DataStax is a Silicon Valley-based mature start-up working with customers such as eBay, Walmart and MacDonalds, while partnering with organisations like Accenture, Capgemini and Deloitte, who have recognised the company’s disruptive technology enables them to win more projects.
At the start of the decade, a database development by Facebook recognised the requirement of coping with huge amounts of data. Facebook put that in the hands of the open source community when it became an Apache Cassandra project – DataStax was the organisation behind the development of that Cassandra database platform, providing 85% of the code for that product over the last seven years.
We asked Martin James, RVP for Western Europe at DataStax, the following on the company and the future of IoT in healthcare.
So, Martin, why should healthcare companies choose DataStax?
“We’re able to operate at scale with large volumes of data in real time. Babylon Health achieved an eye watering level of scalability so supporting companies in that pursuit is a real sweet spot for us. The talk in the last eight years around big data has seen a lot of money made around it, but I’m not sure true functionality is being delivered.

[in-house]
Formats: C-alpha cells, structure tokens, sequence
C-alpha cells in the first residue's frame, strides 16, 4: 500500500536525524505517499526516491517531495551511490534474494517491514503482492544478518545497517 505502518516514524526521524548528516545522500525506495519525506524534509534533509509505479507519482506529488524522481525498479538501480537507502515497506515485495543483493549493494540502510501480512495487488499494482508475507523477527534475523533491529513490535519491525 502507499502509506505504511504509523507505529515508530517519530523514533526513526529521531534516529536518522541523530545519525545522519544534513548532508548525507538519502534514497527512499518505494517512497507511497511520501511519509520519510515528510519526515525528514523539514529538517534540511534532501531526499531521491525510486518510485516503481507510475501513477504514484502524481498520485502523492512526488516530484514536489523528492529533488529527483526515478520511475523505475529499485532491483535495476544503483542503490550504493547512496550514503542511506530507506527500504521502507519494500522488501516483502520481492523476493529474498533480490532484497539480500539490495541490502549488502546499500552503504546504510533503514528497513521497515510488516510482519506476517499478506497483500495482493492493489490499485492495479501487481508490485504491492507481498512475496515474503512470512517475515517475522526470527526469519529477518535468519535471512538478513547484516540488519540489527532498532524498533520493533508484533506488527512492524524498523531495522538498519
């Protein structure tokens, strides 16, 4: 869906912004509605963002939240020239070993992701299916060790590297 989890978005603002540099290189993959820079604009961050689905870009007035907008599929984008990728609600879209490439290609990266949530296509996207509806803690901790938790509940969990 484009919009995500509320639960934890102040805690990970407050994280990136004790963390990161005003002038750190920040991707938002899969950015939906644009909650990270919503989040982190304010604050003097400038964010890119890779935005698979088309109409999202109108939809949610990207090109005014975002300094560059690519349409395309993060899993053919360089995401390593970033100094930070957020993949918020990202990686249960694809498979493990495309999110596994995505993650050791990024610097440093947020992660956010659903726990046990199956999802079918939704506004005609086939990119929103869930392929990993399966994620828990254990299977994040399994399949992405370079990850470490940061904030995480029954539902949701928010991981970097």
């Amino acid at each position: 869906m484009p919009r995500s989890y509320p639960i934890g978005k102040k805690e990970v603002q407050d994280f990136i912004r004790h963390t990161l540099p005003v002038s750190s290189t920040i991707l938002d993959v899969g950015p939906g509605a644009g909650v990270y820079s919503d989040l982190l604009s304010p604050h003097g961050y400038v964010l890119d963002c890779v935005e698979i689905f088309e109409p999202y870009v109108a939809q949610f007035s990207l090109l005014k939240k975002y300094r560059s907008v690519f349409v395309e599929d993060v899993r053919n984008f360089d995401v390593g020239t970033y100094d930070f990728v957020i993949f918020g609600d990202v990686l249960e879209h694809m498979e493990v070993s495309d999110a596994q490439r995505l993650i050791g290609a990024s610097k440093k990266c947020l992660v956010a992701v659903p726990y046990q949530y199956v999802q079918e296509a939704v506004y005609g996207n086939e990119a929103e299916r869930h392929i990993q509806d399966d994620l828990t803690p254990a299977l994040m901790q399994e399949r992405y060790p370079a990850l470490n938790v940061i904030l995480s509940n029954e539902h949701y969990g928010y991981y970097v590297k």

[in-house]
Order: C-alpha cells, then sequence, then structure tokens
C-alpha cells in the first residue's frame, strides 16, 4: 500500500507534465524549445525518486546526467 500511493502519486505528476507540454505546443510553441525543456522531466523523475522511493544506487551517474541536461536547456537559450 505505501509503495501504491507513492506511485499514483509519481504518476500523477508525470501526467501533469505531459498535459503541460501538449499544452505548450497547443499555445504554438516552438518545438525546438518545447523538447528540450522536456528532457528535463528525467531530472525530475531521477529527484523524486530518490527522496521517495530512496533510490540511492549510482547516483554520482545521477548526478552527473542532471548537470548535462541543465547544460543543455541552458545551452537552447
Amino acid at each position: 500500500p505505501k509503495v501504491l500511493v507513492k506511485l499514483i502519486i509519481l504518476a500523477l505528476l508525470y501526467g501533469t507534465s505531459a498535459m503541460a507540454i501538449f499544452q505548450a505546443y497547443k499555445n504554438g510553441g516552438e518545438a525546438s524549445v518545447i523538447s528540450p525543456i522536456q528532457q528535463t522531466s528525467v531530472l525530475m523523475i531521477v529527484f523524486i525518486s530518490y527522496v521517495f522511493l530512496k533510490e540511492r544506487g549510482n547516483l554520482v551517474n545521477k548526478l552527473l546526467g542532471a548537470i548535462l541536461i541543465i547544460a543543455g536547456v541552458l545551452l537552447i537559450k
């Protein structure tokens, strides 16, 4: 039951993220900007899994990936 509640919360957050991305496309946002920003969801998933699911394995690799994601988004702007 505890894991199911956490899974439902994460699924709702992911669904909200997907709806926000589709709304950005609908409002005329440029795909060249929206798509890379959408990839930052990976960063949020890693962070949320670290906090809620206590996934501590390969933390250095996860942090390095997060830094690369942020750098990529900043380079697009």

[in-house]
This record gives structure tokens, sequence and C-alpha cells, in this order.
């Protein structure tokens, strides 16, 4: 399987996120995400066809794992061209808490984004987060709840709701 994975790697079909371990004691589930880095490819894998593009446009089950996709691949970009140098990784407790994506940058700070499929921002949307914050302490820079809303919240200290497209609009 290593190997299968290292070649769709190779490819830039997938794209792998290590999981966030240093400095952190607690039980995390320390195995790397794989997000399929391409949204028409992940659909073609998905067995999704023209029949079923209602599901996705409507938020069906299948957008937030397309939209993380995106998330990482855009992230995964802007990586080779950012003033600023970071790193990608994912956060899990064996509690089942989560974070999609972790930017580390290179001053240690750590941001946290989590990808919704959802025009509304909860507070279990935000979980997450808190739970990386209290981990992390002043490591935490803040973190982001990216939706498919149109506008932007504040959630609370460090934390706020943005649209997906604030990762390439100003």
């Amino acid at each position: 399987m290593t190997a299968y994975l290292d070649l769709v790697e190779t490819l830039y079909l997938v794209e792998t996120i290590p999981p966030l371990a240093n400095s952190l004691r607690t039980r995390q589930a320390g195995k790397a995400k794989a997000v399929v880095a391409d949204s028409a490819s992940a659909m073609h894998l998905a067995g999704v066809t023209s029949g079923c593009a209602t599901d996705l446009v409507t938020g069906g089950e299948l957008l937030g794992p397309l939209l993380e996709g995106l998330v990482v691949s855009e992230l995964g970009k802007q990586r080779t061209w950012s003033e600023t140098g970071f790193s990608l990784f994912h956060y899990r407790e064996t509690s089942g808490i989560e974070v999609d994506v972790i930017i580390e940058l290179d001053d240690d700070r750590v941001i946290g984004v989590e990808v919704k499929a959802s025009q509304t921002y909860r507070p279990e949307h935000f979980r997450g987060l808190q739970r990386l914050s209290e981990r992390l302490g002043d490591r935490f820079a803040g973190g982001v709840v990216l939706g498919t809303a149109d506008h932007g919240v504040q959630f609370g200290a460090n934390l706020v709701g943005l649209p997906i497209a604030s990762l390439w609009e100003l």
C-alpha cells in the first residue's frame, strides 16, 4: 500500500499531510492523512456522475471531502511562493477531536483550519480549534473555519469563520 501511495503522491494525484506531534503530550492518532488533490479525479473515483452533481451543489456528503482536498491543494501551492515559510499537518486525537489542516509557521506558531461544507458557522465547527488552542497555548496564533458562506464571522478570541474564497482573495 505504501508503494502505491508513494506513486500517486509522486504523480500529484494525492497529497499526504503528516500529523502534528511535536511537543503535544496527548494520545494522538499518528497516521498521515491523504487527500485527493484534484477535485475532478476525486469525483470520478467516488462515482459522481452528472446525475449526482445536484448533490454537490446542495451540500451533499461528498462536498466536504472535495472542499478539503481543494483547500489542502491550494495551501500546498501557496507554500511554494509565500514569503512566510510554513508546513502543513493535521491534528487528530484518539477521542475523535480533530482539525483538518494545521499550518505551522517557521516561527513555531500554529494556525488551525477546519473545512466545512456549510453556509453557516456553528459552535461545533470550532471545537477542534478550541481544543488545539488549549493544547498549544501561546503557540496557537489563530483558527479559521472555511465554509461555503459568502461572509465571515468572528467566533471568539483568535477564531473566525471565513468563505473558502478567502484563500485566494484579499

“Big data is often a batch-oriented thing to enable you to put large amounts of data into a data lake for analytics, but that’s after the event. So, what if you could move away from the past and make a decision based on what’s happening now? That’s what sets us apart with our customers whether that’s in healthcare, banking or manufacturing.”
What challenges do you still face in developing your offering for healthcare?
“The big challenge, across sectors, continues to be data security and governance. Beyond GDPR there are other laws and regulations coming into the market – next January will see the launch of the Falsified Medicines Directive (FMD) to restrict rogue ingredients from entering the medicines supply chain and being distributed through the market.
“Each medicine will have a unique identifier and anti-tampering device and these things will need to be monitored. We’re ready to support this as we’ve proved with our logistics customers we have the ability to help them manage alerts when the temperature drops on something or when a box is opened – to do that involves managing vast amounts of data from IoT sensors.”
Now, the company is focused on maintaining sufficient richness of functionality to make it a complete commercial proposition around five key capabilities DataStax calls CARDS… so, what are the capabilities that make up CARDS and how can they support IoT?